Agric minister spends $20m on wrong chemicals – MP reveals

Ghanaian farmers are battling fall armyworms which has caused destruction to their farms[/caption] The Minister of Agriculture, Dr. Owusu Afriyie Akoto has been accused of spending 20 million dollars on wrong pesticides that lacked the efficacy to deal with the troubling fall armyworms. The Member of Parliament for Bongo, Mr. Edward Bawa who made the claim suggested that failure to procure the right chemicals could explain the widespread of the armyworms. At least 14,000 farmlands with an estimated size of 182,000 hectares have been affected by the epidemic representing two percent of the nation’s total farmlands. Claims by the sector minister that the fight against the armyworms has been won have been contested and shot down by many including farmers, parliamentarians, and independent checks by TV3. Contributing to a discussion on the subject on TV3’s Saturday edition of New Day,  Edward Bawa revealed that the Minister of Agriculture “spent 20 million dollars on wrong chemicals”. He also suggested that the minister lied when he told MPs that armyworms have been “eradicated”. The minister’s position was surprising to him because it was coming barely a week after peasant farms had called on government to declare a state of emergency. Mr. Joe Jackson, a financial analyst, stated that he was “extremely skeptical about the declaration” that the fight has been won. He wondered why the minister will “declare victory so quickly and easily when there is nothing on the ground to show”. He suspected that the minister was only playing politics with his answers to parliament this week. Dr. Ahmed Jinapor, a senior lecturer at the University of Education, Winneba, feared Ghana may have to import maize from Burkina Faso if care is not taken. He recalled the minister being booed by the MPs when he claimed the armyworms had been defeated, an indication that “even MPs didn’t take him serious.” Dr. Jinapor, assessing the situation said, the Agric Ministry “has not been efficient” and using “ineffective” pesticides, which he said is an “indictment” on the minister. “I don’t know what the minister is doing, I’m disappointed, it shows that he is not taking the issue serious”. For Nana Fredua-Agyeman Ofori-Atta, of the New Patriotic Party, it would not be accurate for the minister to claim the armyworms have been defeated, but observed that what he inferred from the minister’s presentation was that the ministry is on its way to defeating armyworms.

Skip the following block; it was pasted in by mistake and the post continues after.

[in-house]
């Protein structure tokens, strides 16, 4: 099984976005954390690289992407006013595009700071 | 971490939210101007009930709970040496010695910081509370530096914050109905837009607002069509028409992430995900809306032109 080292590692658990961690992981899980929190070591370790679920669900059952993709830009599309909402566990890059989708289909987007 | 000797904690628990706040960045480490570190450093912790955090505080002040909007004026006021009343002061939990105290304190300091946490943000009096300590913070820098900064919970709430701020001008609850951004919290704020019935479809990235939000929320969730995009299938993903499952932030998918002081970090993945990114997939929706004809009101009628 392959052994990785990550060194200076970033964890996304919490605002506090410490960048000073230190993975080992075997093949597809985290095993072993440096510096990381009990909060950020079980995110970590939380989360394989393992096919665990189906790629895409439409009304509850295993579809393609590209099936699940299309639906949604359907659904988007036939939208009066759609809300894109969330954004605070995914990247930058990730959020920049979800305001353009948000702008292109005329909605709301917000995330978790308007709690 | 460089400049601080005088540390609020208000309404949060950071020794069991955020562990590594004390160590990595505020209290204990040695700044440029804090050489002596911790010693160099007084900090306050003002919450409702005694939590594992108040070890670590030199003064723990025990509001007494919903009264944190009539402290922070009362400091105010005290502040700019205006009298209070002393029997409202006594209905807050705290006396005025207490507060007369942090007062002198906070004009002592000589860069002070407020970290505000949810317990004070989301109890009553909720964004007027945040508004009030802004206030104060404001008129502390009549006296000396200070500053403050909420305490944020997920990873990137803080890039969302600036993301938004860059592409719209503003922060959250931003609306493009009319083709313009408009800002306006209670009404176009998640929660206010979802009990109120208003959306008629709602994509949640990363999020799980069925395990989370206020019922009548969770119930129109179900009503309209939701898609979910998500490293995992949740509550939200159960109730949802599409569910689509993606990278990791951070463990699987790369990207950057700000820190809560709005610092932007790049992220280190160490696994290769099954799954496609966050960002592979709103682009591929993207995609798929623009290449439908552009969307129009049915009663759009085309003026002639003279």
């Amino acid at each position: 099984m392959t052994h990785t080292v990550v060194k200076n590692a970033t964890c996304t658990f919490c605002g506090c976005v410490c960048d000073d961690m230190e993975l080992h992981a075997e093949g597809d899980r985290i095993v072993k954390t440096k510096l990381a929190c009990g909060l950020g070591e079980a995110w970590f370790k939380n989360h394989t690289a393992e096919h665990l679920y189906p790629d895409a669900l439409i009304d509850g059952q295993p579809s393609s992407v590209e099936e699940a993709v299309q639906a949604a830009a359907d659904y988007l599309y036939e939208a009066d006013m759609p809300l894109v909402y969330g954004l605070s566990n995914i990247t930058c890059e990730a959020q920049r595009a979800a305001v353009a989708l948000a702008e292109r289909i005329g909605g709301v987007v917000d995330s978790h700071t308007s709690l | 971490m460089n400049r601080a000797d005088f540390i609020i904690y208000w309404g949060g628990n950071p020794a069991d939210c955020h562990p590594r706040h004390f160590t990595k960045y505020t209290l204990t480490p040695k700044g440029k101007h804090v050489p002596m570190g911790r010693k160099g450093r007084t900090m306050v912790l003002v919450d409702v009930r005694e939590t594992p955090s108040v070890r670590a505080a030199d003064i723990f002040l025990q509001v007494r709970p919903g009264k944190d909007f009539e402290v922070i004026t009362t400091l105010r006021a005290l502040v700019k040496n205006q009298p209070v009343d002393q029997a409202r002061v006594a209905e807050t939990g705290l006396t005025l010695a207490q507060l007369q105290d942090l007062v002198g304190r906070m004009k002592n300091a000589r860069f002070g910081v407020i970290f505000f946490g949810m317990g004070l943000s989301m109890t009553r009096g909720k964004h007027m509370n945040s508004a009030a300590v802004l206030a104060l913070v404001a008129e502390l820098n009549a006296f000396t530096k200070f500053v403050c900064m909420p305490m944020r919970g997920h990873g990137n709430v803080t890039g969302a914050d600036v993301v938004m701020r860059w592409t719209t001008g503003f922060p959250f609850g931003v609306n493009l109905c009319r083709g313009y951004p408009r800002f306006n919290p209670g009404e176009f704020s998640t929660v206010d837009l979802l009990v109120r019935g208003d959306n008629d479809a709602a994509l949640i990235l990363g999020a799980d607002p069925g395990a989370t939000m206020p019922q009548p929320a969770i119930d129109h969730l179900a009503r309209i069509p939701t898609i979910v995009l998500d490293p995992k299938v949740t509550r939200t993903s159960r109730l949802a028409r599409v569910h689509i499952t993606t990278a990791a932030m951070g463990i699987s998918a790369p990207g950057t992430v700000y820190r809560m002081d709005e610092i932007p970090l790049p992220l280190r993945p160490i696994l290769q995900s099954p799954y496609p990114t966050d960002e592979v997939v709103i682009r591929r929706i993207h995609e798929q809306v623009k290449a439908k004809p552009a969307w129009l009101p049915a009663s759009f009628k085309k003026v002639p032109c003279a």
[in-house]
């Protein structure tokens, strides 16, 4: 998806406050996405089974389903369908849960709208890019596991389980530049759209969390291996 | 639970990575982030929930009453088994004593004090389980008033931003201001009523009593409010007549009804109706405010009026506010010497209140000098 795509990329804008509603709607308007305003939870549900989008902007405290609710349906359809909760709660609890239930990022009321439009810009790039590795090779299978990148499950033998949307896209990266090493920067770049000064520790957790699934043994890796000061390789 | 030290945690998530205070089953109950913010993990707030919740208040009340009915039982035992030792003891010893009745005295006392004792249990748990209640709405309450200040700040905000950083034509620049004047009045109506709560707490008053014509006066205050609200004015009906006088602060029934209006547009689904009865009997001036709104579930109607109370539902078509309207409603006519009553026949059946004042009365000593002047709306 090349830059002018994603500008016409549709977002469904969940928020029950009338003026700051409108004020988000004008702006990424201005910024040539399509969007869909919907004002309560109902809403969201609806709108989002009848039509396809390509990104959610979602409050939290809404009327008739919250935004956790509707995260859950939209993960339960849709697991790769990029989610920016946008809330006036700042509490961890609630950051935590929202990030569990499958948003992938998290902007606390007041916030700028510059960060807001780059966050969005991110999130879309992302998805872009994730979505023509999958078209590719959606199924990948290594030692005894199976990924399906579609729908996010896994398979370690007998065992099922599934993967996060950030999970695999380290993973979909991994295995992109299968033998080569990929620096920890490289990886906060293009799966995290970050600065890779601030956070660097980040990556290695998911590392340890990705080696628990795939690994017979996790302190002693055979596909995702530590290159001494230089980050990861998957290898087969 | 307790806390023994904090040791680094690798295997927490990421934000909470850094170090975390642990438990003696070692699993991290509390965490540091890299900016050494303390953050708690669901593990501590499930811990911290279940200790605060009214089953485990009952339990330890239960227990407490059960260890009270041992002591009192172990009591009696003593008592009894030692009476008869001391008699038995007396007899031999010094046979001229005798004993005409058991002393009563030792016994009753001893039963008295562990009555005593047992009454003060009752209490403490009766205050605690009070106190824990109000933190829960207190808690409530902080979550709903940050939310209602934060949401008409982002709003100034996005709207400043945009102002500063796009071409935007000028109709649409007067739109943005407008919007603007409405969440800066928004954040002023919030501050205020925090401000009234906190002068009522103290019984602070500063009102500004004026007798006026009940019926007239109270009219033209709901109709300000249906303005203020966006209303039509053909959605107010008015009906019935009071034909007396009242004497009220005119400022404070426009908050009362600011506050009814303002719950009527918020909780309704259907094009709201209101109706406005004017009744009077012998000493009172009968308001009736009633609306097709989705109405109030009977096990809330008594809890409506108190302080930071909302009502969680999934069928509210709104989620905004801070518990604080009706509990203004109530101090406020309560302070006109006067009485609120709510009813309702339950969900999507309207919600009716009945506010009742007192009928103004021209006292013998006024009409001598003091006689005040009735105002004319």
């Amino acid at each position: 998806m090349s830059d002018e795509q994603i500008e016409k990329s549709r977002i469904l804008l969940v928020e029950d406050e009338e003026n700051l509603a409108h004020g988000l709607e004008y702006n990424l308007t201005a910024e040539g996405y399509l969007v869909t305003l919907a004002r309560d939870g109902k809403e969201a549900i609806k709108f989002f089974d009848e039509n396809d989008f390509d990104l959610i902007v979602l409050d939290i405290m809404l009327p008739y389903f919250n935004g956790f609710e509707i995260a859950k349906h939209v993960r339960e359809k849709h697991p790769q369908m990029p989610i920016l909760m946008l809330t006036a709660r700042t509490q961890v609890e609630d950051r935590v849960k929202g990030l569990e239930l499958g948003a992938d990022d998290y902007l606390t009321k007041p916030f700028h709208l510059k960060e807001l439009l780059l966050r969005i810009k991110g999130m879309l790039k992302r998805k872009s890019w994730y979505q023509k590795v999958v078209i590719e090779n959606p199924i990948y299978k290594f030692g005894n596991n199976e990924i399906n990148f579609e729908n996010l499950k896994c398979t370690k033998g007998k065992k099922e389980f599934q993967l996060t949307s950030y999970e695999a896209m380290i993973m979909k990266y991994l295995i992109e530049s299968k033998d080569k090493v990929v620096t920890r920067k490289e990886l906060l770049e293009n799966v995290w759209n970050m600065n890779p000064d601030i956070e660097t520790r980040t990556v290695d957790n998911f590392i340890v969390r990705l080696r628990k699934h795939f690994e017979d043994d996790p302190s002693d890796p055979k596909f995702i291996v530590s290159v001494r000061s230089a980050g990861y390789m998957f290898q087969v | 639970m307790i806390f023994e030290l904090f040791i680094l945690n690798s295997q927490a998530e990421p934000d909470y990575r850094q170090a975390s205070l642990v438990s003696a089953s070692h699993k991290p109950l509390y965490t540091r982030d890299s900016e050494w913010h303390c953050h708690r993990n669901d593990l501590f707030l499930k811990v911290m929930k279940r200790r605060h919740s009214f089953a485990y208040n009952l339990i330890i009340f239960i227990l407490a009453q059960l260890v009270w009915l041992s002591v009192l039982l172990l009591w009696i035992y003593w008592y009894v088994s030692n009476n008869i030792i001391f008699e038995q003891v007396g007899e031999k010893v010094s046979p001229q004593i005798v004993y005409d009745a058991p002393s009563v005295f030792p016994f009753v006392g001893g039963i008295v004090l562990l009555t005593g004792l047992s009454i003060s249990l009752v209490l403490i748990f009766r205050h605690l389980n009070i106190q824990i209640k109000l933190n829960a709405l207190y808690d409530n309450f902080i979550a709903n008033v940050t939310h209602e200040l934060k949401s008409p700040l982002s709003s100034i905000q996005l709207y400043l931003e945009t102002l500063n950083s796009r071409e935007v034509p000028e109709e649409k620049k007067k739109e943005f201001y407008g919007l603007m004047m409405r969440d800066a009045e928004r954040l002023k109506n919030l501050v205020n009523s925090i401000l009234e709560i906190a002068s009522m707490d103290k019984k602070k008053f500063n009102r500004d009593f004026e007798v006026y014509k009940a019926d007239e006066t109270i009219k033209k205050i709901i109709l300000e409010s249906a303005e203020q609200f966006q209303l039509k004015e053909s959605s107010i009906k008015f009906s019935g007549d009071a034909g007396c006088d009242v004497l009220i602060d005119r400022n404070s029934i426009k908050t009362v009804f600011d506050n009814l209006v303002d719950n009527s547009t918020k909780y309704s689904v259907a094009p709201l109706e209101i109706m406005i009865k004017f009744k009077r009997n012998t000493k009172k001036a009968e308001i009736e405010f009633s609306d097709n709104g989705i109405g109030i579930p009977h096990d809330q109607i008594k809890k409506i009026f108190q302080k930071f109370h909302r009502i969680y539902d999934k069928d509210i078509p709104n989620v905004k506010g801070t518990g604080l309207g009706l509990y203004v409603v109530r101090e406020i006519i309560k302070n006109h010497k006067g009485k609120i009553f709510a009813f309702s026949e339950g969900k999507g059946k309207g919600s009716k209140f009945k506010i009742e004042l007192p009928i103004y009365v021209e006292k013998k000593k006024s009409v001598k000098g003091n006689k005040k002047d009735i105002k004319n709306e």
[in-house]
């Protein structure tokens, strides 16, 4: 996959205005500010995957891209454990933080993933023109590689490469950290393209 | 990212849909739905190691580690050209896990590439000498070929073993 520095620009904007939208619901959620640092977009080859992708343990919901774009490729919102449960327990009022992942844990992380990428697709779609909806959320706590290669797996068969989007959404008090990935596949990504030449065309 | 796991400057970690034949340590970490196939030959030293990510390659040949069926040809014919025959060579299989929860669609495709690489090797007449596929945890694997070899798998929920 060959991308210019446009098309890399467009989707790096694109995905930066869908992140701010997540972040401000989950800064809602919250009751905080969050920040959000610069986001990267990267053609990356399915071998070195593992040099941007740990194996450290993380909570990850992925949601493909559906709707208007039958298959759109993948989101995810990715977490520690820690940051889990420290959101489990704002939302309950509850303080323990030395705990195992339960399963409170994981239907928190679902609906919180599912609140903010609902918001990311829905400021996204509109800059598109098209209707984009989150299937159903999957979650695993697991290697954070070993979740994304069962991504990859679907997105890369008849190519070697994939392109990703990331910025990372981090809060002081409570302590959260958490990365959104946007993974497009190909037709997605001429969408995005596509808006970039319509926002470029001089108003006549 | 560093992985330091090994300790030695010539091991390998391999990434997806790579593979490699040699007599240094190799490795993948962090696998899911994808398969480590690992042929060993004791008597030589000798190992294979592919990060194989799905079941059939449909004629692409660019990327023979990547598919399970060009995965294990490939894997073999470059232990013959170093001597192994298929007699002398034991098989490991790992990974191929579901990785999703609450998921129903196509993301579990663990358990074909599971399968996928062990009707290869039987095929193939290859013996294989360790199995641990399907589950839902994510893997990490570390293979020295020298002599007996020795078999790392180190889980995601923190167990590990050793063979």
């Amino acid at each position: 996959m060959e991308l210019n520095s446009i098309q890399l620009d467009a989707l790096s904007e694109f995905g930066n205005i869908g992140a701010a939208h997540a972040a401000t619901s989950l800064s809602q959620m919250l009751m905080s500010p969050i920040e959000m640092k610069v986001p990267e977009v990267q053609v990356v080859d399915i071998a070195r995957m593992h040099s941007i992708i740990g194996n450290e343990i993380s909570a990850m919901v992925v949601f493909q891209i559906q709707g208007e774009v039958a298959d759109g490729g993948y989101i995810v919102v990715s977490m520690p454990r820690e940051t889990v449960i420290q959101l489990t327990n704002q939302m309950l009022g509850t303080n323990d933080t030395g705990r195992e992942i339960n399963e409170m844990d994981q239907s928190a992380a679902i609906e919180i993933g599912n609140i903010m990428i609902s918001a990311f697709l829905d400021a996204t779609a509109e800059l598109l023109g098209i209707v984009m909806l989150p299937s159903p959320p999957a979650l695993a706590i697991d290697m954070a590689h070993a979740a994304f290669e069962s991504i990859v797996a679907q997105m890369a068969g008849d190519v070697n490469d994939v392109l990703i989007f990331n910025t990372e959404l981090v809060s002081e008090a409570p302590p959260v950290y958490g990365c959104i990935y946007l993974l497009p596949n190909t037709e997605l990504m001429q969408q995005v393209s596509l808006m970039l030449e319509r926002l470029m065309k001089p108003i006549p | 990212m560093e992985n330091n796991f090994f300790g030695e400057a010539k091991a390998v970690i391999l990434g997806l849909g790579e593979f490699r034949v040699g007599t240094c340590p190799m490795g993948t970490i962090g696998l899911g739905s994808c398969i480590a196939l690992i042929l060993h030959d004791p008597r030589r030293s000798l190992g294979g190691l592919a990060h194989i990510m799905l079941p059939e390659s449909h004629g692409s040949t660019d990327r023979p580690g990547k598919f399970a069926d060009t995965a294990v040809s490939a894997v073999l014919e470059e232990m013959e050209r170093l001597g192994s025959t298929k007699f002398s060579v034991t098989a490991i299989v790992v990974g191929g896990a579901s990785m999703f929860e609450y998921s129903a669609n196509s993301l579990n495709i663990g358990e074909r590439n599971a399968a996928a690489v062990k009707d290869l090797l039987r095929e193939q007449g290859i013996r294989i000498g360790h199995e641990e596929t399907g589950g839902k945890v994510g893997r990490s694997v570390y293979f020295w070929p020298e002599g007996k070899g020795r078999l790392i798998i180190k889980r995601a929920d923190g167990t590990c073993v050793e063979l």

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By Isaac Essel | |Ghana]]>